Of their thirteen finishes in second place, six occurred as a member of the NL, and the other seven as a member of the NL East. They would finish in second place once in the 19th Century, eight times in the 20th Century (5 (NL), 3 (NL East)), and four, so far, in the 21st Century as a member of the NL East. Their best record in second place was when they finished second in 1964, when they finished with a record of 91-70. Their worst second place finish was in 1887, the first time they would finish second, as they had a record of 75-48. Their highest winning percentage would be the .610 of 1887, while the worst would be the .525 of 2006. Their best game behind finish was when they ended a game behind (with the Reds) in 1964, while their worst was when they fell 21.5 games behind (the Mets in the East) in 1986.
With the way the Phils are presently structured, they could remain as either a first or a second place team in the NL East for several more seasons.
Okay, first here’s the question again: Name the last National League team among the classic eight (teams that were members of the NL since 1900) to win its first NL pennant and name the last of the classic eight to represent the National League in the World Series, also for the first time?
And the answer is: The St. Louis Cardinals. They won their first NL pennant in 1926, thus becoming the last of the classic eight to win a pennant, and thus, at the same time, becoming the last of the classic eight to represent the NL in the World Series.
Only one person made an attempt to answer the question, Rants, Raves, and Random Thoughts, even if she got the question wrong, by being off by just one team.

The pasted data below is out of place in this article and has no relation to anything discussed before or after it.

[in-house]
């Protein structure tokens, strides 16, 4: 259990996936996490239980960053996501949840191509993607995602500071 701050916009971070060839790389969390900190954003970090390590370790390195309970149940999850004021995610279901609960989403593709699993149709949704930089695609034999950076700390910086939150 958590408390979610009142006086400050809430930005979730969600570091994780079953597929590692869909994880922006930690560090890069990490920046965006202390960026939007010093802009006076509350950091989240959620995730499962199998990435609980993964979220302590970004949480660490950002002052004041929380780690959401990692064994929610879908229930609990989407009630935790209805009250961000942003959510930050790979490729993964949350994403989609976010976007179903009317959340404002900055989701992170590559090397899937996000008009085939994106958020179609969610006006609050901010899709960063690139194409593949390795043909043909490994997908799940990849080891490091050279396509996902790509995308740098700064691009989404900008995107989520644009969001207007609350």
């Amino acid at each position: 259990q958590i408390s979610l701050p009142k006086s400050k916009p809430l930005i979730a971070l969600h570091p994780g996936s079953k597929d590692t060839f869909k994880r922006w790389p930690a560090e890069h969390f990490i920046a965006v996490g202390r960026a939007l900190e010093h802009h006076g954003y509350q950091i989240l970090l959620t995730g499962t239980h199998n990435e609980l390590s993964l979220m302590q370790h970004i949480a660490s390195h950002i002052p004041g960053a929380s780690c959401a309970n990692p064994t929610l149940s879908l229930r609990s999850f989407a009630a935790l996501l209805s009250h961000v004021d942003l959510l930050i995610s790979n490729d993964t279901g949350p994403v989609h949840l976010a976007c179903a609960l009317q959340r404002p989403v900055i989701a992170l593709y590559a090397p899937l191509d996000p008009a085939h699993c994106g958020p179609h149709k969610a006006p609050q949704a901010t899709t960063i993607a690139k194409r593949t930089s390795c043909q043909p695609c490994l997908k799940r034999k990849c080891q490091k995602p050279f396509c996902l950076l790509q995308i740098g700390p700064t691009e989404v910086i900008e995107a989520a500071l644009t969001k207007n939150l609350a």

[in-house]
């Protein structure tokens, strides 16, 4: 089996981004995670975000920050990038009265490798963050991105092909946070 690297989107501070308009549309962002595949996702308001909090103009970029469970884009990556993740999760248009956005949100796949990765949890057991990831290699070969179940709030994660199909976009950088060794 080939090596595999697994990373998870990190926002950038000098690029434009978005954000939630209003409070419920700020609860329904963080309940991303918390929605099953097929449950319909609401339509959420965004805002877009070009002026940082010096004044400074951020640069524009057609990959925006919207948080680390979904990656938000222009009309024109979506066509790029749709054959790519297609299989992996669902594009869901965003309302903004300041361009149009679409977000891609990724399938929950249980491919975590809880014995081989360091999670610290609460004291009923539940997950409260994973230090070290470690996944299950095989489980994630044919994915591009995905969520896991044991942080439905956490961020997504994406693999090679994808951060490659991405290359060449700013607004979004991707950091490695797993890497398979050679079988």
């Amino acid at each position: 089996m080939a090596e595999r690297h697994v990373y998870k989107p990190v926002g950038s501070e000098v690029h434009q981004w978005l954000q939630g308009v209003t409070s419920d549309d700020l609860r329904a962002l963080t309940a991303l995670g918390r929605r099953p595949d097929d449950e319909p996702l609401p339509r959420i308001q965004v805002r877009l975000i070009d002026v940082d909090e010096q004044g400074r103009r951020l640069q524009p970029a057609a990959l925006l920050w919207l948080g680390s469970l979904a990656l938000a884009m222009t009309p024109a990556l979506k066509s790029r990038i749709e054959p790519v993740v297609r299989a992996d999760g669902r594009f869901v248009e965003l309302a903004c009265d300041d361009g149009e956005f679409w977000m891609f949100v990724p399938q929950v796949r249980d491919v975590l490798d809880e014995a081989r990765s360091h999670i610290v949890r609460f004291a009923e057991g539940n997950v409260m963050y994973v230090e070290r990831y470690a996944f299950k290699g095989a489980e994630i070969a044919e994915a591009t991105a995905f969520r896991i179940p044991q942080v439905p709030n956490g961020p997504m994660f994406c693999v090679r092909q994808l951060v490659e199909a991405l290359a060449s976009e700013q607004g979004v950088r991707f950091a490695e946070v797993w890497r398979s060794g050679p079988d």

Anyway, the other seven NL teams of the classic eight went like this: The Cubs (then the White Stockings) won the very first NL pennant in 1876, and made their first World Series appearance in 1906. The Braves (then the Boston Red Caps) won their first pennant in 1877 and made their first World Series appearance in 1914. The Giants first championship was in 1888 and their first Series appearance was in 1905 (technically it was in 1904, but manager John J. McGraw refused to play against the Boston Americans (now the Red Sox) of the American League, so no Series that year). The Dodgers (then the Bridgegrooms) won their first pennant in 1890 (a year after winning the American Association pennant) and made their first Series appearance in 1916. The Pirates won their first pennant in 1901 and was involved in the first modern World Series of 1903. The Phillies won their first pennant in 1915, and went on to represent the NL in the World Series that same year. The Reds would become the next to last of the classic eight to win the pennant, and thus reach the World Series, in 1919.
During the club’s 126 years of existance, the team has won only nine batting titles. The nine titles have been secured by seven men, two of whom have won it twice: Hall of Famer Billy Hamilton in 1891 and 1893 and Hall of Famer Richie Ashburn in 1955 and 1958. One of the seven, Harry ‘the Hat’ Walker, would win the title in 1947, after being traded from the St. Louis Cardinals to the Phils early in the season. Ed Delanhanty’s 410 average would be the highest batting average among Phils’ title winners. The Phil with the lowest batting average to secure the title would be Sherry Magee with his .331 average. Of the seven, four are now members of the Baseball Hall of Fame: Hamilton, Delahanty, Chuck Klein and Ashburn, while a fifth, Magee, was on the Baseball Hall of Fame Veterans Committe’s pre-1943 Hall of Fame Ballot for 2009. The last Phil to secure the batting title was Ashburn, who did it in 1958.